Hence the requirement for a very powerful UV-C lamp is not critical.  Lower powered lamp is still good as it only requires longer exposure till the desired energy level is reached.   While high-powered lamp can reduce the amount of time required for each disinfection, generally, high-power lamps are more expensive; requires more power thus making it not battery friendly; too heavy or consumes too much power for robotic deployment.

2. UV-C is invisible

While almost all UV-C lamps irradiates purplish or bluish lights which is often associated with UV-C light, the reality is UV-C component is invisible to most humans.  The near violet or near blue rays are just nearby bands of visible light release when UV-C is generated.  So the purplish or bluish ray do not necessary indicate presence of UV-C light.  The only way to ascertain UV-C presence is to actually measure the presence.  (Reference : Wikipedia)

3. UV-C lamp power may change over time

As with all electronics, UV-C lamp degradates over use.  While regular maintenance and recalibrations is essential and can keep the lamps performance in check, there is no guarantee that it will perform to specification when used.  As such rather than assuming it is suppose to perform to specification, it is essential to know exactly the energy level delivered to the target surfaces everytime the lamp is used.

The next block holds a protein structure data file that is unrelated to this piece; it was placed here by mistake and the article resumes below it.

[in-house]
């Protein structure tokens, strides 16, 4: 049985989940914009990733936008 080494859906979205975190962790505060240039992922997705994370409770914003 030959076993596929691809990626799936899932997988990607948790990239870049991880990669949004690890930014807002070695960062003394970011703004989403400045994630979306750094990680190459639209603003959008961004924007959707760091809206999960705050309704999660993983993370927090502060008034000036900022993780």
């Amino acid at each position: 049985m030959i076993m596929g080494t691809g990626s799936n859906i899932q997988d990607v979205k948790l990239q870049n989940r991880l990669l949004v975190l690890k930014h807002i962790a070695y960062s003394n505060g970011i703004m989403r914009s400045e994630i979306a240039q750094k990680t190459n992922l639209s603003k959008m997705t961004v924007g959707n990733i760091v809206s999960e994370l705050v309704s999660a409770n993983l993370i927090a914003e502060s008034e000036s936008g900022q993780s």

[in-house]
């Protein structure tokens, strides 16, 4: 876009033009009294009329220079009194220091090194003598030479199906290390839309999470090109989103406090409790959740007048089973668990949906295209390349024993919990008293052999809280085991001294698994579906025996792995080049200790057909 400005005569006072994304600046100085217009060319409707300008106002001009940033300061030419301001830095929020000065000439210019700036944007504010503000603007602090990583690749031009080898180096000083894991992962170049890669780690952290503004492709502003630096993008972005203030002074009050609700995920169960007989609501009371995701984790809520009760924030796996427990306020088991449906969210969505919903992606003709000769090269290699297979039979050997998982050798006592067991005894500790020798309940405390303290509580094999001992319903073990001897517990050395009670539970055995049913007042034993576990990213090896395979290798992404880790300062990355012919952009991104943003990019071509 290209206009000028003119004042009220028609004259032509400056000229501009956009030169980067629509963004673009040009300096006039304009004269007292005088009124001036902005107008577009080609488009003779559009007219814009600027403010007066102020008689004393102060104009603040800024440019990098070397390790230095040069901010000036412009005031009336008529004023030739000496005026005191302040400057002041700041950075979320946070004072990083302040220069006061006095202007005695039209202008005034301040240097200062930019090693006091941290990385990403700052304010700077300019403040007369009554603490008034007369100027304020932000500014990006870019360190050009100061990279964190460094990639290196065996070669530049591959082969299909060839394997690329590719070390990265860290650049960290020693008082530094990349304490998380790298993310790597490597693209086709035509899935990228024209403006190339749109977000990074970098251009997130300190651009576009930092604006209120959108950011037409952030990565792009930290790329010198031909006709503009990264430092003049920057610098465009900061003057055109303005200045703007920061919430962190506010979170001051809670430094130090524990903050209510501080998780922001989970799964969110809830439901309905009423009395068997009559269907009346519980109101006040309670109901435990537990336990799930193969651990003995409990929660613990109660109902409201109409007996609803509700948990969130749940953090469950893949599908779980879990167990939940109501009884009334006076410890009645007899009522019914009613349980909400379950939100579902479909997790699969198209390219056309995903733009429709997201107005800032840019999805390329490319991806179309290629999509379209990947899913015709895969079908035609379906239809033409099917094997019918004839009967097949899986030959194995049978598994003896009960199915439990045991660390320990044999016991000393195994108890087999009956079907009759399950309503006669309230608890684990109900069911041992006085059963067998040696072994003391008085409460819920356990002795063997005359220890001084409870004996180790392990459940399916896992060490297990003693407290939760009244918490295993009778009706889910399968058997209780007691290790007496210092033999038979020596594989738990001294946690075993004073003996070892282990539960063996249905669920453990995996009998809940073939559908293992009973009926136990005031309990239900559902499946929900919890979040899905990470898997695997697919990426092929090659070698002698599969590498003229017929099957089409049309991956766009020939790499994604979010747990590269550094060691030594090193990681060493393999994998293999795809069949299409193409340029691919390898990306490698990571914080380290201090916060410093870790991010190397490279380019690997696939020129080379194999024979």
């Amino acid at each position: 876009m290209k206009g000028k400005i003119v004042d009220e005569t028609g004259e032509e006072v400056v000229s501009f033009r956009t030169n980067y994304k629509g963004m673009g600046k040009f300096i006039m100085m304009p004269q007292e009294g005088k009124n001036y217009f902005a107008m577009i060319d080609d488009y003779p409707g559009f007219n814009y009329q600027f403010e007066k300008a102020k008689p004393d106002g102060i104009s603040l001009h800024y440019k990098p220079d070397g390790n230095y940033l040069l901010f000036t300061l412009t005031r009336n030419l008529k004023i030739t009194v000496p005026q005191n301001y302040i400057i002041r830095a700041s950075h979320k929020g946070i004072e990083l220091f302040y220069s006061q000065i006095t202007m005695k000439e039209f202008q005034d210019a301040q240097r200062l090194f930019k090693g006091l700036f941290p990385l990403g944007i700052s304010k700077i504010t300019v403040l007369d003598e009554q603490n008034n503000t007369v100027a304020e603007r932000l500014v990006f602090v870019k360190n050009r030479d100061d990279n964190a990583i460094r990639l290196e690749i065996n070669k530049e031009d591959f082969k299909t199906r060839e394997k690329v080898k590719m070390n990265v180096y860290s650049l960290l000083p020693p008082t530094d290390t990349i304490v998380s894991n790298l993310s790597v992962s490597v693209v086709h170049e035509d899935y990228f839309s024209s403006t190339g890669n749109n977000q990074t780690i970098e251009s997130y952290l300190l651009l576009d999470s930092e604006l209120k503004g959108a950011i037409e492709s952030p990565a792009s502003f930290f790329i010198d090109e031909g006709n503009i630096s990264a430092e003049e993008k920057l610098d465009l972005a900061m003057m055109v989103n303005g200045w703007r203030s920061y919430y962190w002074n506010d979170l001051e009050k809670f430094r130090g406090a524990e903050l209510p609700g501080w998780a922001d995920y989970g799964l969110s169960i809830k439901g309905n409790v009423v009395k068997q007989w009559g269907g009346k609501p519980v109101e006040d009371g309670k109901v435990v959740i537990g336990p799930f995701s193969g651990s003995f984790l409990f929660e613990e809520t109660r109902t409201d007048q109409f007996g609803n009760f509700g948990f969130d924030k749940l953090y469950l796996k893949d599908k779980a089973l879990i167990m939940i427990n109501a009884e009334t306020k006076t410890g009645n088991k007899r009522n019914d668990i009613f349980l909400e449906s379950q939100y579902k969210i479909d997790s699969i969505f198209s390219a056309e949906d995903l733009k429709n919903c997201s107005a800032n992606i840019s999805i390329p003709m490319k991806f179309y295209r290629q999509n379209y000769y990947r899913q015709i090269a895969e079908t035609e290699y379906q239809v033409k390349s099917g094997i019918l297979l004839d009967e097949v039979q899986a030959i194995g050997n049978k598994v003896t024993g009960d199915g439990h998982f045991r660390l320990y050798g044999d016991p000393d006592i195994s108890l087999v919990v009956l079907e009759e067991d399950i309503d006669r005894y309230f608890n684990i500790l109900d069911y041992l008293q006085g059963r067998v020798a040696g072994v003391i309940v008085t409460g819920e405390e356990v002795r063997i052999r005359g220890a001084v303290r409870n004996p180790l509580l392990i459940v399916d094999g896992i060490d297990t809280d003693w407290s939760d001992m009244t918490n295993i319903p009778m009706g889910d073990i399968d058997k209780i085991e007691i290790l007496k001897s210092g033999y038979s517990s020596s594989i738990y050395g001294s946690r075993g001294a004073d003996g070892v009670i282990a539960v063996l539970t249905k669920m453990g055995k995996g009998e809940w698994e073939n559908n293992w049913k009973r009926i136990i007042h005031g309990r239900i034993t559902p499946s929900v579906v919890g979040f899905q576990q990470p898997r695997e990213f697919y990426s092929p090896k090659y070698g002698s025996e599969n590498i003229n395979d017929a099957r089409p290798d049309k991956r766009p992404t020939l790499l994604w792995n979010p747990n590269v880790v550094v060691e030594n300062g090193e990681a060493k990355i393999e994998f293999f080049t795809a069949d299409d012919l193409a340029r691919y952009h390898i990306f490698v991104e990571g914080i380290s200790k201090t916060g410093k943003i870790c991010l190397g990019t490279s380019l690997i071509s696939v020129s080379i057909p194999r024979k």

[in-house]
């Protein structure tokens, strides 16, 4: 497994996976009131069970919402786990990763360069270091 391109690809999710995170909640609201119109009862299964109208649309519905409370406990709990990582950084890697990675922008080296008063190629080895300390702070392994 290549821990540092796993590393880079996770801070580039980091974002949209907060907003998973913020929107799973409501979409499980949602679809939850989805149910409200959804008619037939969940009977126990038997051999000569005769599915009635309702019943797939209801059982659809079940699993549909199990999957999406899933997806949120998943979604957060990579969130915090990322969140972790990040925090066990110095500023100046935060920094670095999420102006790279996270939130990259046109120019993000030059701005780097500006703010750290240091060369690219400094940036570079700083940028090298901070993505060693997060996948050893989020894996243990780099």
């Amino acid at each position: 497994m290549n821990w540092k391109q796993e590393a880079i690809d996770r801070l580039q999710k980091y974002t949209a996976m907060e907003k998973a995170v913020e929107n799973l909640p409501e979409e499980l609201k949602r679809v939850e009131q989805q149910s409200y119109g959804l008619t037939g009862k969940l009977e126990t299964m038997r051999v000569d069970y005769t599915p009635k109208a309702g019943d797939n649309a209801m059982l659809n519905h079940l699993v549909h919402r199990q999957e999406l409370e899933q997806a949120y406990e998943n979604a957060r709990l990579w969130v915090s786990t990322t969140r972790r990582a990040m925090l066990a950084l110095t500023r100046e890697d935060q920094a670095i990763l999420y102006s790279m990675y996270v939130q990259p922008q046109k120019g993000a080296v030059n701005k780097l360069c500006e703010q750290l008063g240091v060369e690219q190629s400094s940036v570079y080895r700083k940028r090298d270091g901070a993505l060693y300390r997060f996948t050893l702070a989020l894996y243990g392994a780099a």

4. UV-C irradiance is affected by distance

While the power and output of a UV-C lamp are important, the distance of the UV lamp to the surface of interest is just as important. 

Distance is of particular interest due to the inverse-square-law of emitted light and UVC rays - for every 2x increase in distance, irradiance decreases 4x fold as shown here:

5. UV-C irradiance is easily blocked

Studies has shown that UV-C energy cannot pass through clear acrylic, clear plastics, metal and many other materials.  Even naturally ocurring UVC from the sun is blocked by ozone layer in the atmosphere. (Reference : FDA)

As such, there is no certainty a surface of interest is properly disinfected unless a sensor, placed strategically, is used.

6. UV-C degrades materials and is harmful to living organisms including human

UVC lamps used for disinfection purposes may pose potential health and safety risks depending on the UVC wavelength, dose, and duration of radiation exposure.

Direct exposure of skin and eyes to UVC radiation from some UVC lamps may cause painful eye injury and burn-like skin reactions. Never look directly at a UVC lamp source, even briefly.

UVC can degrade certain materials, such as plastic, polymers, and dyed textile. (Reference: FDA)

Hence, usage of UV-C lamps should be kept to the minimum.  Extended exposure beyond the required dosage do not bring value but increases the possibility of harmful effect.
Copyright Fidelity Technologies Pte Ltd October 2021
Far UV or vacuum UV

UVC - useful for disinfection and sensing

UVB - useful for curing, and medical

UVA (or “near UV”) - useful for printing,
curing, lithography, sensing and medical